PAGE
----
New Development in Treatment: Sorting the Wheat from the Chaff
by Pat Battaglia
Last December, clinicians, researchers, and patient advocates gathered at the San Antonio Breast Cancer Symposium (SABCS) to discuss the results of numerous ongoing breast cancer studies. In the search for information that is meaningful to patients, sifting through the abstracts and presentations from this highly-regarded annual symposium can be a daunting task, not unlike the proverbial needle-in-a-haystack conundrum.
But there is help for lay advocates reading about advances in breast cancer treatment (or treatment of any disease or condition). Whether that information comes in the form of original research articles or the news releases that often follow them, it’s important to consider the quality of the evidence being presented.
Understanding Clinical Trials: A Short Primer
Clinical trials of new drugs fall into three main categories:
- Phase I: These studies, which use a small number of subjects, are concerned primarily with the safety of the proposed therapy.
- Phase II: Conducted on a larger number of patients, these studies are designed to gather preliminary data on how well the new therapy works while measuring its short-term side effects, including any adverse reactions that might occur.
- Phase III: Using a much larger patient population frequently recruited from multiple cancer centers, these studies compare the safety and effectiveness of the new treatment against the current standard of care.
When measuring the effectiveness of a new drug, researchers take a number of factors into account such as:
- Overall survival (OS) is arguably the most significant criteria for those affected by the disease. This is the length of time a patient is alive from the beginning of the trial until death from any cause.
- Disease-free survival (DFS) is the interval between beginning the therapy and progression of the disease.
- Progression-free survival (PFS) is the length of time a patient lives with the disease but it does not get worse.
Other considerations to take into account when reading research reports and news stories include the side effects of the new drug and their impact on quality of life, as well as the cost of the therapy. Extended survival in the absence of a meaningful quality of life is not a welcome prospect for many. And the financial toxicity of cancer treatment has long been a bone of contention among patient advocates. Many medical providers, insurers, and researchers are paying attention to this as well. Still, cancer remains one of the most expensive diseases to treat in the United States.
Case in Point: the HER2CIMB Study
A number of reports emerged from the 2019 SABCS. Many involve the results of phase I and II trials and the promise of further investigation they contain, pointing the way to potential advances in breast cancer treatment of. But the results of one phase III study reported at the symposium may have more immediate ramifications for those with HER2 positive metastatic disease* that has stopped responding to other therapies.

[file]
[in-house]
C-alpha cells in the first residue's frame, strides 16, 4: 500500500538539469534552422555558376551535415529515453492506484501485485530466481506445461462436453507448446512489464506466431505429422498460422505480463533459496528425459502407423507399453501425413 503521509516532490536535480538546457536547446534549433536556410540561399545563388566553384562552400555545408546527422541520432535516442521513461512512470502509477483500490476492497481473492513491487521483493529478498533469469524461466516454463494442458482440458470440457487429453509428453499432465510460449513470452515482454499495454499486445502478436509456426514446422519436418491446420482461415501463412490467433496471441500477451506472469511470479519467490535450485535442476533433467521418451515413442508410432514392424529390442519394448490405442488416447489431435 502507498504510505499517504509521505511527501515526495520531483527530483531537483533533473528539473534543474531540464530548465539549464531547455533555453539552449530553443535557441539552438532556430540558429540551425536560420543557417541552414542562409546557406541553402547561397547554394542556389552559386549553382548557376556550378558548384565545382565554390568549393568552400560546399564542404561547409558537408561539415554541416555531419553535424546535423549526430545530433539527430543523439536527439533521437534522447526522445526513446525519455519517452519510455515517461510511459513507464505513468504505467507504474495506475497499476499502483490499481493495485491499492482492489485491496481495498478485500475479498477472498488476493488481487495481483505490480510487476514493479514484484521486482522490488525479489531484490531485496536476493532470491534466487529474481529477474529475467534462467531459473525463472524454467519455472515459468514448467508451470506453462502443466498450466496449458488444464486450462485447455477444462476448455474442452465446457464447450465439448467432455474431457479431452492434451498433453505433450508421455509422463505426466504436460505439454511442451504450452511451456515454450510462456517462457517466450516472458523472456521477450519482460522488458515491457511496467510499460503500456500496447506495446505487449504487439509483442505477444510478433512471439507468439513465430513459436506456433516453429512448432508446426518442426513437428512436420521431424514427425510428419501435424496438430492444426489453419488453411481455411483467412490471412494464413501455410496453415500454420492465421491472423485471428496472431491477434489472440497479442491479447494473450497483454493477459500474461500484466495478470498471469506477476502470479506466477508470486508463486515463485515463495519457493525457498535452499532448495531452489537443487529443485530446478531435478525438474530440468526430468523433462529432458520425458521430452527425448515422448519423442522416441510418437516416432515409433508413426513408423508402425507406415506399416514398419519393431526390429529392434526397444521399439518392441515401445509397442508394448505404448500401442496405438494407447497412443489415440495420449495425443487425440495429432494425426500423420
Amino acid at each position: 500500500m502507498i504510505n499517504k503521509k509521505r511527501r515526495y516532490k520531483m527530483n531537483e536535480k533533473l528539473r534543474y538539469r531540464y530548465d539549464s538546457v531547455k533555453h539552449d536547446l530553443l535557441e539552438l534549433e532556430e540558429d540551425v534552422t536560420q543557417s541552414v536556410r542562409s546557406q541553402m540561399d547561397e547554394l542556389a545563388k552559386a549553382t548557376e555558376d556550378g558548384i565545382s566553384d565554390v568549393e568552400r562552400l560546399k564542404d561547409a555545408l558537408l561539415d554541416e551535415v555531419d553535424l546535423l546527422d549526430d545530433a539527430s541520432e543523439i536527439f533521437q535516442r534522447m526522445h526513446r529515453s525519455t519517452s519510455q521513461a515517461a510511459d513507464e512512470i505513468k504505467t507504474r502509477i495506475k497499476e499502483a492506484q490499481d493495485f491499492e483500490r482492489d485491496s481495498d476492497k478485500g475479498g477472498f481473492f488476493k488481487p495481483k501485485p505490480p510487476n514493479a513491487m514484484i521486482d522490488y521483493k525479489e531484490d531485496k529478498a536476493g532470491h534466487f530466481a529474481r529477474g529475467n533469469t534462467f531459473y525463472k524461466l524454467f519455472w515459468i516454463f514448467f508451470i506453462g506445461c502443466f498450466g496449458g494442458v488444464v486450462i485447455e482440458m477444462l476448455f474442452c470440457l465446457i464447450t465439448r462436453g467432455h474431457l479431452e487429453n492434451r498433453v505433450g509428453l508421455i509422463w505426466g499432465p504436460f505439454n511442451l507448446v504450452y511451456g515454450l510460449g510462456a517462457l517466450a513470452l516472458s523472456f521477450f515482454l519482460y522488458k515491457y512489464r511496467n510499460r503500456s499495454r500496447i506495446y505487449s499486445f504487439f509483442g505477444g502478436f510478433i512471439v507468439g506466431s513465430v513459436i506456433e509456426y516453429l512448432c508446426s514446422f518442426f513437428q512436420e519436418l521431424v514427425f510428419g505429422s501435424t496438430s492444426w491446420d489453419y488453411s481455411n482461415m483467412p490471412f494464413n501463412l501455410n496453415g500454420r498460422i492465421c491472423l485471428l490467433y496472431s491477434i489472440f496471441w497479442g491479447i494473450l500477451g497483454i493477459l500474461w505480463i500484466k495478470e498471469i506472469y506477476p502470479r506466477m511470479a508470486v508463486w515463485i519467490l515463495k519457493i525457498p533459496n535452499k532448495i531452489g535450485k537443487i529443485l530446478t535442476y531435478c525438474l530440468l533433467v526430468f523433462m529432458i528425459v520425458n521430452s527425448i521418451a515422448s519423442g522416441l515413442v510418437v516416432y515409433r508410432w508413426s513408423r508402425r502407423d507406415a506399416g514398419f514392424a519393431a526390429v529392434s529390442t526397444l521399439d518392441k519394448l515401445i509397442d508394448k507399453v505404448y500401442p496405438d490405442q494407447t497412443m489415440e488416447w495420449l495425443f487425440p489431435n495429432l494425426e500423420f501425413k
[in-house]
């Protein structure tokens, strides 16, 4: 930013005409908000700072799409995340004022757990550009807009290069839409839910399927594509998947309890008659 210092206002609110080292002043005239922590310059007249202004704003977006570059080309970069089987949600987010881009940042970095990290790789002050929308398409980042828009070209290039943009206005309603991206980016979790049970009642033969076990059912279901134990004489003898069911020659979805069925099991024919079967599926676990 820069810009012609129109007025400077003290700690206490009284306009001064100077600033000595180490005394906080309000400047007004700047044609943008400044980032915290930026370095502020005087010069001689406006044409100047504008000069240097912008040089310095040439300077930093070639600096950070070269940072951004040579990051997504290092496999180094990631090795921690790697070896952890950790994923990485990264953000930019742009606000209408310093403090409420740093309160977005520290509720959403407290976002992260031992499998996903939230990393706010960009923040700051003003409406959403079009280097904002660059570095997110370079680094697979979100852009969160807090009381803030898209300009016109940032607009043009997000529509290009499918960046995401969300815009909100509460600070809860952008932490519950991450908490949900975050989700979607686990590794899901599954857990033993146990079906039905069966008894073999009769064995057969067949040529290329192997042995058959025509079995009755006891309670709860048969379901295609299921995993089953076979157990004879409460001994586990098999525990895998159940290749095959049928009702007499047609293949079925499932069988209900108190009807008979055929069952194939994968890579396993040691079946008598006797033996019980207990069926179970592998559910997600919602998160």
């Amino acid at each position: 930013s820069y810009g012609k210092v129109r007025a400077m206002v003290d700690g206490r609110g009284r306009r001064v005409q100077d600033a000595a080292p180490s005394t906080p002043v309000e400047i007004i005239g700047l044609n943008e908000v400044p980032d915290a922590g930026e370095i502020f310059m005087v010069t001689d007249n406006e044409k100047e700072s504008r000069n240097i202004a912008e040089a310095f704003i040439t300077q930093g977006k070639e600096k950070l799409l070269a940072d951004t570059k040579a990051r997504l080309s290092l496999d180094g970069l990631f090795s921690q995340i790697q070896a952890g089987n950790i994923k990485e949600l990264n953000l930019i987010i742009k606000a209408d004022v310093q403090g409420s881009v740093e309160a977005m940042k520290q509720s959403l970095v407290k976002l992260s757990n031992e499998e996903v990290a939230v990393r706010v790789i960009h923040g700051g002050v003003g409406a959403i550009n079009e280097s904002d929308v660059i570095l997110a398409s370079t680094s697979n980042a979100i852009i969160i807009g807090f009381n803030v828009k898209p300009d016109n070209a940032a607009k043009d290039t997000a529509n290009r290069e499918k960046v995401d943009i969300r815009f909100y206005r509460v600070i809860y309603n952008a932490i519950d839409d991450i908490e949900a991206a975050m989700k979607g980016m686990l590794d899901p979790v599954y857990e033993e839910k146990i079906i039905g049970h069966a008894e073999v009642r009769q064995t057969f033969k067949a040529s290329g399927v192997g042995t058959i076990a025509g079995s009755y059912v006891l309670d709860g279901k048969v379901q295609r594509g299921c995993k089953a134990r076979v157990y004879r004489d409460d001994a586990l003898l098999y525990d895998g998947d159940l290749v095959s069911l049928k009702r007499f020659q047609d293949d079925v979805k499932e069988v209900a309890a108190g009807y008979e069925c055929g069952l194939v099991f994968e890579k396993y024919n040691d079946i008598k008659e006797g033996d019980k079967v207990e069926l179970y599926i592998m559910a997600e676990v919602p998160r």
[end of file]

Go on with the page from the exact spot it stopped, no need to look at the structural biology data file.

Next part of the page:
In late 2019, the results of a trial called HER2CLIMB were reported at the SABCS. This randomized, double-blind, placebo-controlled, phase III clinical trial enrolled 612 patients at 155 sites in 15 countries with locally advanced or metastatic HER2 positive breast cancer. All had experienced disease progression after at least two previous lines of HER2-targeted therapy. Significantly, nearly half of patients in the study had brain metastases, a group that is poorly represented in many clinical trials. Subjects were randomly assigned to receive the chemotherapy agents trastuzumab and capecitabine with or without tucatinib. which is an experimental tyrosine kinase inhibitor that targets HER2 receptors.
Tucatinib improved overall survival as well as progression-free survival when compared to the control arm, and these results included those with brain metastases. The most common side effects were diarrhea, hand-foot syndrome, nausea, fatigue vomiting, and reversible elevation of liver enzymes. About 6% of study participants discontinued the therapy due to side effects, compared to about 3% in the control arm, and the researchers concluded that tucatinib is well tolerated by most.
These findings led the researchers to unblind the study and offer tucatinib to all the patients enrolled. The drug’s manufacturer has applied for and received FDA approval of the medication for all HER2 positive metastatic breast cancer patients with previously treated disease. However, the cost of tucatinib therapy is unclear at this time, and it remains to be seen whether those in financial need will have access to this therapy.
Real Survivor Concerns
For those dealing with a breast cancer diagnosis, new treatment options can offer hope. The challenges are to know which reports about new therapies actually represent a step toward that hope and to ensure patient access to these therapies. Health News Review (healthnewsreview.org) contains helpful criteria and questions to ask when reading news in the media.
But the questions that arise immediately after a diagnosis deserve equal attention. “How did this happen?” and “Will I survive?” speak to survivor concerns about primary prevention of the disease as well as understanding how to halt its spread. As we at the Coalition seek answers to these questions, we will keep paying attention to developments in treatment, knowing that breast cancer will not end until we can prevent it from happening in the first place and/or stop if from metastasizing if it does occur.
* In approximately 20 percent of breast cancers, the tumor cells have too much of a protein called human epidermal growth factor 2, or HER2, on their surfaces. With an overabundance of this growth factor, these cells tend to grow and spread quickly.